The New Testament is a complete guide for the practice and observances of the church. That is what Cambpell stated in Proposition 4. However, some accomodation needs to be included here to prevent the kind of divisiveness that has permeated the Restoration Movement over the past 195 years. Christians who practice things not found in the New Testament, and not explicitly prohibited in the New Testament, should not on that basis be excluded from communion or fellowship. As long as those Christians exhibit a commitment to obey the Lord according to their current understanding, the church should gently instruct and allow God to work to complete that understanding.

The entire series: Comments on the Thirteen Propositions of Thomas Campbell

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3 comments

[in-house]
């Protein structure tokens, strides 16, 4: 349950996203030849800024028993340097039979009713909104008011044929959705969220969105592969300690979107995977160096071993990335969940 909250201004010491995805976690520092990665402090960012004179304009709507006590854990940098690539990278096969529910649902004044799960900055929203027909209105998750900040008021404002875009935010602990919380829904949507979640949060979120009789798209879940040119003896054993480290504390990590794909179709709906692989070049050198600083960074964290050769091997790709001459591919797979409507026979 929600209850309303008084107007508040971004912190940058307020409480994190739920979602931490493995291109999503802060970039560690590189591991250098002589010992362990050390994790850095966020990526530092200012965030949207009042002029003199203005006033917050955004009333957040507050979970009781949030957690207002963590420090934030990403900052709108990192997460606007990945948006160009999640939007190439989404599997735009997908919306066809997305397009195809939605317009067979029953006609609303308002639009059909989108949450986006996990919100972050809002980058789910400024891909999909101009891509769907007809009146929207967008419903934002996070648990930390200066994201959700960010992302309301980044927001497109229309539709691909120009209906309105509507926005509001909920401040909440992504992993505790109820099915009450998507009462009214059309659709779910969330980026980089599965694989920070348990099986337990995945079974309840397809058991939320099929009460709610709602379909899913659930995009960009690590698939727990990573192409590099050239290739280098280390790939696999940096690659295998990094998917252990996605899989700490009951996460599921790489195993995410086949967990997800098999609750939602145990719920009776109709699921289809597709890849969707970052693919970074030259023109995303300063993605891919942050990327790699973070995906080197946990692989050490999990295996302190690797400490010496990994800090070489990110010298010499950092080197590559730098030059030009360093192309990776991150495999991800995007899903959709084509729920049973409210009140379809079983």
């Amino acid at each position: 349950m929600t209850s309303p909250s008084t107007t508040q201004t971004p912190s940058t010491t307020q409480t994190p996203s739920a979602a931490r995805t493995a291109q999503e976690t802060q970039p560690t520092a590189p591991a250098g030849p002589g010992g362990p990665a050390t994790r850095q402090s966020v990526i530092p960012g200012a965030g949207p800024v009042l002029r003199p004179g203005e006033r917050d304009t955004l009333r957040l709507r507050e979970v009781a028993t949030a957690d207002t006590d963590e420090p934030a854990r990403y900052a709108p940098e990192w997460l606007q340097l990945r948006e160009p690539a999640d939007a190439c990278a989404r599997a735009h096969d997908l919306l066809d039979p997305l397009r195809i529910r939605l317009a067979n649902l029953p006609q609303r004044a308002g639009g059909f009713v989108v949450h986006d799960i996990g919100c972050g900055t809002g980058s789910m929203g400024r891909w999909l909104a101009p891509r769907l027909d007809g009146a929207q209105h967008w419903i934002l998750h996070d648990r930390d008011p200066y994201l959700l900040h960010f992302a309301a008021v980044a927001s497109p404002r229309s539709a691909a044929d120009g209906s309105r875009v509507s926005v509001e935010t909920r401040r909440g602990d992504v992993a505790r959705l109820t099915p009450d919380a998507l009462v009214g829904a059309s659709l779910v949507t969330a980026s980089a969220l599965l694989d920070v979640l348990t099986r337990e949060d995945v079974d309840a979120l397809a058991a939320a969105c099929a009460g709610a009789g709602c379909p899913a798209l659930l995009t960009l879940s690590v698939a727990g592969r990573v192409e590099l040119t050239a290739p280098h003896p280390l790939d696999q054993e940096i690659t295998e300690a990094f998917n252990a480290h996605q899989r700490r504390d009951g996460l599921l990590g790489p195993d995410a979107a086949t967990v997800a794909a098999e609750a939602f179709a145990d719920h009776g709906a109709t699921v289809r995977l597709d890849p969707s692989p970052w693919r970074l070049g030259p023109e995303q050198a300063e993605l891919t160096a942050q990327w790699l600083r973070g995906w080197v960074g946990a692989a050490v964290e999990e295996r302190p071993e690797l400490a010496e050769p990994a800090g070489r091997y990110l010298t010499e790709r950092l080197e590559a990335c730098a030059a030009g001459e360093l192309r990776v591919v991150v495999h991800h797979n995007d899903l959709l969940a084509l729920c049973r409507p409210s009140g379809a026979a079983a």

1. Alan:Happy New Year!I’ve been thinking of you and your study of the 13 propositions alot lately.I am currently doing some reading on Alexander and Thomas Campbell and their beliefs. While my readings are no way scholarly, I am definatly taking a closer look at the propositions, and what spurred the Campbell’s on in the question for unity and restoration in the first place.I keep coming back to the idea of human creeds causing divisiveness among Christians. I also keep coming back to Campbells assertion that we must accept all who profess Jesus Christ as Lord and are obedient to him, to paraphrase. This is leading me to the thought that while we in churches of Christ have renounced all written man-made creeds, we have embraced un-written creeds instead and have engaged in the exact conduct that the Campbell’s were attempting to end.Furthermore, I have to juxtapose my thoughts on creeds with “The Christian Affirmation” that was put forth in 2005 by many of our brothers in the academic realm. I have many thoughts running through my mind on this subject, and I am having a hard time keeping them all clear at the same time. I hope that the Lord will clarify his will to me, and that our discussions on these topics in the next year are profitable to all of us.-Clarke